Tony Blair says Labour's results in the 2007 elections will provide a "perfectly good springboard" for the party to win the next General Election.
Mr Blair said Labour did not get the hammering people expected.
Despite his party suffering big losses in England and Wales, and later being defeated in Scotland by the SNP, he said Labour had escaped a "rout".
He said it had been a "dreadful set of results" for the Lib Dems and said the Tories had not "broken through".
The elections were Mr Blair's last before he steps down as Labour leader.
Speaking at Labour's London HQ after about half of the results were known, Mr Blair said: "Everyone said we were going to get hammered, it was going to be a rout, and it's not turned out like that.
"The fact is we have come from 10 points behind in Scotland to neck and neck.
"We have done rather better in the English elections than we did three years ago and in Wales we are going to retain control and be the largest party and be the government.
"You always take a hit in the mid-term but these results provide a perfectly good springboard to go on and win the next General Election."
But he warned: "We mustn't be complacent. There are challenges ahead. Always in mid-term, when you are 10 years into government, it's tough."
With most English results in, Labour has lost more than 480 councillors, the Tories have gained 870 and the Lib Dems have lost 247.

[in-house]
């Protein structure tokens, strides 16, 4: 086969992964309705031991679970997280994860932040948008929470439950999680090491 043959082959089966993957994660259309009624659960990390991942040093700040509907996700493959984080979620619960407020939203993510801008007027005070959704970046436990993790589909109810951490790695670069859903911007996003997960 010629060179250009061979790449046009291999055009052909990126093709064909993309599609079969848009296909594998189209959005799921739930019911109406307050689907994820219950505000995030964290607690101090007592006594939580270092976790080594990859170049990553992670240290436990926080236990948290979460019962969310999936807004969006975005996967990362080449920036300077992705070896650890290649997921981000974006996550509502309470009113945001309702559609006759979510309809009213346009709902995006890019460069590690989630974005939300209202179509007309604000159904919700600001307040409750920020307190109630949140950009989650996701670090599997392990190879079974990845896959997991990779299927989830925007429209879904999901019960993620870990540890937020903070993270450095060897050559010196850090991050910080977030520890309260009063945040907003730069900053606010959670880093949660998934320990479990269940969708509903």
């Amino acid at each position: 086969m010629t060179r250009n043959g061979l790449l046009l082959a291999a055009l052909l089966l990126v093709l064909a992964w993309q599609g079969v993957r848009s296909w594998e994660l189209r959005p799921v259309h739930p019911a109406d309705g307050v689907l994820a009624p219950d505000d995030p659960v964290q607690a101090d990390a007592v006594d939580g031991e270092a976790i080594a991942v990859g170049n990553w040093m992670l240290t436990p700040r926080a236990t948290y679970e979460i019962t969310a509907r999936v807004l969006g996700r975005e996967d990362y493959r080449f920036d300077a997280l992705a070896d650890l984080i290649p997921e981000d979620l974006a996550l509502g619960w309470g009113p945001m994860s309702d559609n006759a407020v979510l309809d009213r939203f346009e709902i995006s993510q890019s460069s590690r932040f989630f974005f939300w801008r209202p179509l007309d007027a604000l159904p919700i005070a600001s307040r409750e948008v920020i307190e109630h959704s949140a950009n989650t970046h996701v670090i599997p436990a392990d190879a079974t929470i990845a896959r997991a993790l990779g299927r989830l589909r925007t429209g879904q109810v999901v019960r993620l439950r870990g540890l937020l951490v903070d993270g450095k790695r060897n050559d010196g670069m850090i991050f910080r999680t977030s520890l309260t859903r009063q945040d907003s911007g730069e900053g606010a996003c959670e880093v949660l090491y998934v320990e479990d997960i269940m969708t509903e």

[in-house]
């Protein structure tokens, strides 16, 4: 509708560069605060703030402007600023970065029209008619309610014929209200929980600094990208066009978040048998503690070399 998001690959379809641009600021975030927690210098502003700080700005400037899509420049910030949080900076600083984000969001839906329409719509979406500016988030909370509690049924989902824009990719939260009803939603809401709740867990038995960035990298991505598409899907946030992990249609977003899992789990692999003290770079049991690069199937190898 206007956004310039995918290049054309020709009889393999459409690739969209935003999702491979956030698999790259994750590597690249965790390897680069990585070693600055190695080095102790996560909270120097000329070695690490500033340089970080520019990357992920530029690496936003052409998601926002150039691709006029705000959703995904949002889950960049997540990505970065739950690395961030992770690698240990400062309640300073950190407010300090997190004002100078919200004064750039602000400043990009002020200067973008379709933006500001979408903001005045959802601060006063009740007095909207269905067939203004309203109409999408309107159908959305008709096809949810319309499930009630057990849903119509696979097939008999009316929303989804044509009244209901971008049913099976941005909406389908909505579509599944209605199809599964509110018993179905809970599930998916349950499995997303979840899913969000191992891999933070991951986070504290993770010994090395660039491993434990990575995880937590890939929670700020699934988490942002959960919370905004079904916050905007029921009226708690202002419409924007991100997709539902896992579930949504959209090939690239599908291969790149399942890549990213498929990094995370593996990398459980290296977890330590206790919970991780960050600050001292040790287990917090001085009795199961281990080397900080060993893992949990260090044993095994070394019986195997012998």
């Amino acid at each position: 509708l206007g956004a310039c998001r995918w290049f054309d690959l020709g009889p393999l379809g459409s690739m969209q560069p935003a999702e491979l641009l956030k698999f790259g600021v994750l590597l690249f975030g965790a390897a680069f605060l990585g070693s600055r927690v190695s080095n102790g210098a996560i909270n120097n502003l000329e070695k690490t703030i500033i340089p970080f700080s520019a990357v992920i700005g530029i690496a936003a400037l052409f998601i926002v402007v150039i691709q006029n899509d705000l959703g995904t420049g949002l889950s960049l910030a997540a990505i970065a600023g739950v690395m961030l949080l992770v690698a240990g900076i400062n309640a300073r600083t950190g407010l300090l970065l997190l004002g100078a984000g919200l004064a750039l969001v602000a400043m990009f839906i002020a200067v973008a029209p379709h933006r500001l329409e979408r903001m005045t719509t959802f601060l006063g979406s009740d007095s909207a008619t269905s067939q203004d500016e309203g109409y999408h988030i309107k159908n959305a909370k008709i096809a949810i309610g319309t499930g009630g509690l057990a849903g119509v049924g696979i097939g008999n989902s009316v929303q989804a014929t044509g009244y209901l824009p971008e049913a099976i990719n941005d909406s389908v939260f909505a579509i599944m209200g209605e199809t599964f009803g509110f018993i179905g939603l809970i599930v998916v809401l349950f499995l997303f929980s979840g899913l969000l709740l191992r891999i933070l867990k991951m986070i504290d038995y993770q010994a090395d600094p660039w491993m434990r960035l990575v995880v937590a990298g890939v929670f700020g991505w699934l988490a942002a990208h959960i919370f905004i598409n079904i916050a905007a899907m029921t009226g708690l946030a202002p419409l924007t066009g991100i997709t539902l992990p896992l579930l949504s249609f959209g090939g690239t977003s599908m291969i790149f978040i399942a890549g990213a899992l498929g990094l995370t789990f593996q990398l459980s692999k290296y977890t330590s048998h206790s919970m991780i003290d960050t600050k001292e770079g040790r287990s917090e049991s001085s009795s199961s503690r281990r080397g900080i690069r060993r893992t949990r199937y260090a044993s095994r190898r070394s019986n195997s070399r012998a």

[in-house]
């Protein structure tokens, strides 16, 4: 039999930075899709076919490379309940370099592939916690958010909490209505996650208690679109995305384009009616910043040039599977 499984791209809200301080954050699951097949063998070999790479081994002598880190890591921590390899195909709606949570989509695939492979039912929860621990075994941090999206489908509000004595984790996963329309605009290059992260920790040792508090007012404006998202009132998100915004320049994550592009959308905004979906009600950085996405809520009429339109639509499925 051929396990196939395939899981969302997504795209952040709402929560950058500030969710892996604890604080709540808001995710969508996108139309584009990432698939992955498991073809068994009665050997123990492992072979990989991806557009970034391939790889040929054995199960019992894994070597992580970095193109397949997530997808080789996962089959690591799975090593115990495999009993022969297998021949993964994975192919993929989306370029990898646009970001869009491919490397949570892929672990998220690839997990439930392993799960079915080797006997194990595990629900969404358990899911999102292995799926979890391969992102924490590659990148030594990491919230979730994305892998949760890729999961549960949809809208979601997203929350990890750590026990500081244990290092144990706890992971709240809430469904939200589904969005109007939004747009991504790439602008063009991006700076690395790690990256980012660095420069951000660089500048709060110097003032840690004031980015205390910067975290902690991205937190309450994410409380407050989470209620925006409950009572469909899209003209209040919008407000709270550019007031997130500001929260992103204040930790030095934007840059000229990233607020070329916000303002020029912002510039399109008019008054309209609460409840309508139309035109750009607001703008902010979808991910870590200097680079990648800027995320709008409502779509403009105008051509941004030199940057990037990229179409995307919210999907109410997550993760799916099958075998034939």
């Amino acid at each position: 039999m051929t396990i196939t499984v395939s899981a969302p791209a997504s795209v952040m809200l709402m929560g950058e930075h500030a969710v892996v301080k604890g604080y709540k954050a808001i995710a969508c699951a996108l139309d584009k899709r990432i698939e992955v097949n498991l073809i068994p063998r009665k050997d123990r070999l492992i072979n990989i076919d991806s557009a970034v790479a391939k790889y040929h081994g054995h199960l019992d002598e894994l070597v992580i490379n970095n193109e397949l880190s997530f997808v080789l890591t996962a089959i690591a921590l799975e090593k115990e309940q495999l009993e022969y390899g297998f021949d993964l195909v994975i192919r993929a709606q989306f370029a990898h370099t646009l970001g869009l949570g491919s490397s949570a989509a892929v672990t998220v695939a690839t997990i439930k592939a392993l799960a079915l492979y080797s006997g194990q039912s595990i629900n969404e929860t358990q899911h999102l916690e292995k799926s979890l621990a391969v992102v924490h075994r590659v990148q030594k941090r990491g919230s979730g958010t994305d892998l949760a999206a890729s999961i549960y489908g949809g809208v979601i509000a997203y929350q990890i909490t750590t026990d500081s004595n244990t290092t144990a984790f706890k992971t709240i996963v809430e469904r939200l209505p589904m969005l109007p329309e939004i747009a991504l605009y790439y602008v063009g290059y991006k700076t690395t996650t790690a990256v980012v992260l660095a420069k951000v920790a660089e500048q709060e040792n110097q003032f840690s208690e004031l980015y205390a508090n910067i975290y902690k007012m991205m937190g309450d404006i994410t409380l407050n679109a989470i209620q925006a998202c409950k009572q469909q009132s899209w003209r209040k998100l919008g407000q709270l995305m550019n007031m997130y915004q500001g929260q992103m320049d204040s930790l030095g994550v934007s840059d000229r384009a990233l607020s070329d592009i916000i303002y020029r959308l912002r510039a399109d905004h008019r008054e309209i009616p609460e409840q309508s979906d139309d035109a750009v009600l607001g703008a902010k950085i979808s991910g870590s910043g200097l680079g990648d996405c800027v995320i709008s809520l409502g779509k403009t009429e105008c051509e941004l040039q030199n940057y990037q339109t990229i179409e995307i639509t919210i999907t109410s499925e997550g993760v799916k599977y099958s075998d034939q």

Labour, which has traditionally been the electoral powerhouse in Scotland, has seen its position slip by four seats there to 46, while the SNP gained 20 to just overtake it at 47 seats.
The party also lost four Welsh assembly members, although it does remain the largest party in the Welsh assembly with 26 seats.
BBC research suggests, as a projected national share of the vote, the Conservatives got 40%, the same as last year, Labour got 27%, one point up, and the Lib Dems were down one point on a year ago at 26%.
The polls were the biggest electoral test since 2005's general election - and are Tony Blair's last as Labour leader.
Any fallout from the elections will have to be dealt with by his expected successor, Gordon Brown.
Mr Brown, speaking in Scotland, said voters had come back to Labour on election day compared with figures in opinion polls in recent weeks.
He said: "To all those who came back to Labour - and to everyone throughout Britain - my resolve is that we, the Labour Party, will listen and we will learn as we continue to work for and serve the people of Britain."
'Wake up call'
Ex-minister Michael Meacher, a Labour leadership candidate, said: "The election results, though not as bad as predicted, are a warning to Labour.
"We must take the hint from voters. Labour can still win the next general election, but there is an indisputable need to change direction."
Fellow leadership candidate John McDonnell said: "These results confirm that we need to learn some lessons and one of the ways we can do that is to confirm that there will be a full and fair debate via a democratic leadership election."
Deputy leadership candidate Jon Cruddas said the results should be a "wake up" call for Labour.
Mr Blair is expected to set out his resignation timetable next week.
Mr Brown is the overwhelming favourite to succeed him, although there is expected to be a hotly contested battle to succeed John Prescott as deputy Labour leader. The process should take seven weeks with the new PM and deputy PM taking office around the start of July.